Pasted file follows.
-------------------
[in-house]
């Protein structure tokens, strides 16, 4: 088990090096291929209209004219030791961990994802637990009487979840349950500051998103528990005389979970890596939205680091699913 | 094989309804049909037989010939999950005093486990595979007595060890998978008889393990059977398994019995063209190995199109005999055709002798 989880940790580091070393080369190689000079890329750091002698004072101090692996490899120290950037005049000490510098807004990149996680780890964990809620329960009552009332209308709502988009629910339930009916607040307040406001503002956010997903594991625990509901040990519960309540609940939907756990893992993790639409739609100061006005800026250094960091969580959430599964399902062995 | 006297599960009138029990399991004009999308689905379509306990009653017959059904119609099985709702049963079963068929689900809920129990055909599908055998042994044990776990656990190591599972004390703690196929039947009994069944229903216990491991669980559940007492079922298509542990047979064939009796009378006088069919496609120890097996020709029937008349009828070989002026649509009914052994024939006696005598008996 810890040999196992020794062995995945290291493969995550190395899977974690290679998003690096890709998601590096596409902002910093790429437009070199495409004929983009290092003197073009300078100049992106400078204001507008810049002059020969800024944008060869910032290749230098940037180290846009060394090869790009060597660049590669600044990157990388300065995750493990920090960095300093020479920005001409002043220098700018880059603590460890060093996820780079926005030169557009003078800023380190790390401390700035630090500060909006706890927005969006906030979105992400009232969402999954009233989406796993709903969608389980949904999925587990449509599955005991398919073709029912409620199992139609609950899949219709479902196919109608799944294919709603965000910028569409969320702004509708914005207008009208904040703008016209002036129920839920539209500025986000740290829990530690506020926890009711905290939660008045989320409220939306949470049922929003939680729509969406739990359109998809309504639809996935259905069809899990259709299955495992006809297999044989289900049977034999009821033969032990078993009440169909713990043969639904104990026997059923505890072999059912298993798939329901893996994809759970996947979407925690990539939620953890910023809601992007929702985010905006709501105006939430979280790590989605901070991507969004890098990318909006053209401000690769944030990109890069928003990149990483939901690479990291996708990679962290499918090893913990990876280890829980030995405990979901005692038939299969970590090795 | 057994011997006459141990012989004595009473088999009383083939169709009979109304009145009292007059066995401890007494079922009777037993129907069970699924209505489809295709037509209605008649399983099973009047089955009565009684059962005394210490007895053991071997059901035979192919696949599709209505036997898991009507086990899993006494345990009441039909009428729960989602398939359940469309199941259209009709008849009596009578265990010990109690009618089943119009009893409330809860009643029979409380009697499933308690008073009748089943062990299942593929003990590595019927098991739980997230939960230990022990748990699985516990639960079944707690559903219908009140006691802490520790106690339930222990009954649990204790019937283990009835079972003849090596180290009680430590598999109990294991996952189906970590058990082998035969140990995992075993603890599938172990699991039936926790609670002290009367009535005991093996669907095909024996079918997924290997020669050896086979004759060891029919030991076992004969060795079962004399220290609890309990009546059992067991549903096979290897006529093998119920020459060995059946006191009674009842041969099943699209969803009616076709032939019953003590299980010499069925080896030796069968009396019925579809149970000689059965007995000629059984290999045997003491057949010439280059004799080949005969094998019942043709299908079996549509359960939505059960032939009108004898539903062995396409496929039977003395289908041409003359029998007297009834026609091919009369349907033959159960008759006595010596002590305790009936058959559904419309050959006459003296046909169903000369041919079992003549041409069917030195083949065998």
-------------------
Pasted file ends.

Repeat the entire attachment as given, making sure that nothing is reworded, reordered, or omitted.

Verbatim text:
[in-house]
């Protein structure tokens, strides 16, 4: 088990090096291929209209004219030791961990994802637990009487979840349950500051998103528990005389979970890596939205680091699913 | 094989309804049909037989010939999950005093486990595979007595060890998978008889393990059977398994019995063209190995199109005999055709002798 989880940790580091070393080369190689000079890329750091002698004072101090692996490899120290950037005049000490510098807004990149996680780890964990809620329960009552009332209308709502988009629910339930009916607040307040406001503002956010997903594991625990509901040990519960309540609940939907756990893992993790639409739609100061006005800026250094960091969580959430599964399902062995 | 006297599960009138029990399991004009999308689905379509306990009653017959059904119609099985709702049963079963068929689900809920129990055909599908055998042994044990776990656990190591599972004390703690196929039947009994069944229903216990491991669980559940007492079922298509542990047979064939009796009378006088069919496609120890097996020709029937008349009828070989002026649509009914052994024939006696005598008996 810890040999196992020794062995995945290291493969995550190395899977974690290679998003690096890709998601590096596409902002910093790429437009070199495409004929983009290092003197073009300078100049992106400078204001507008810049002059020969800024944008060869910032290749230098940037180290846009060394090869790009060597660049590669600044990157990388300065995750493990920090960095300093020479920005001409002043220098700018880059603590460890060093996820780079926005030169557009003078800023380190790390401390700035630090500060909006706890927005969006906030979105992400009232969402999954009233989406796993709903969608389980949904999925587990449509599955005991398919073709029912409620199992139609609950899949219709479902196919109608799944294919709603965000910028569409969320702004509708914005207008009208904040703008016209002036129920839920539209500025986000740290829990530690506020926890009711905290939660008045989320409220939306949470049922929003939680729509969406739990359109998809309504639809996935259905069809899990259709299955495992006809297999044989289900049977034999009821033969032990078993009440169909713990043969639904104990026997059923505890072999059912298993798939329901893996994809759970996947979407925690990539939620953890910023809601992007929702985010905006709501105006939430979280790590989605901070991507969004890098990318909006053209401000690769944030990109890069928003990149990483939901690479990291996708990679962290499918090893913990990876280890829980030995405990979901005692038939299969970590090795 | 057994011997006459141990012989004595009473088999009383083939169709009979109304009145009292007059066995401890007494079922009777037993129907069970699924209505489809295709037509209605008649399983099973009047089955009565009684059962005394210490007895053991071997059901035979192919696949599709209505036997898991009507086990899993006494345990009441039909009428729960989602398939359940469309199941259209009709008849009596009578265990010990109690009618089943119009009893409330809860009643029979409380009697499933308690008073009748089943062990299942593929003990590595019927098991739980997230939960230990022990748990699985516990639960079944707690559903219908009140006691802490520790106690339930222990009954649990204790019937283990009835079972003849090596180290009680430590598999109990294991996952189906970590058990082998035969140990995992075993603890599938172990699991039936926790609670002290009367009535005991093996669907095909024996079918997924290997020669050896086979004759060891029919030991076992004969060795079962004399220290609890309990009546059992067991549903096979290897006529093998119920020459060995059946006191009674009842041969099943699209969803009616076709032939019953003590299980010499069925080896030796069968009396019925579809149970000689059965007995000629059984290999045997003491057949010439280059004799080949005969094998019942043709299908079996549509359960939505059960032939009108004898539903062995396409496929039977003395289908041409003359029998007297009834026609091919009369349907033959159960008759006595010596002590305790009936058959559904419309050959006459003296046909169903000369041919079992003549041409069917030195083949065998």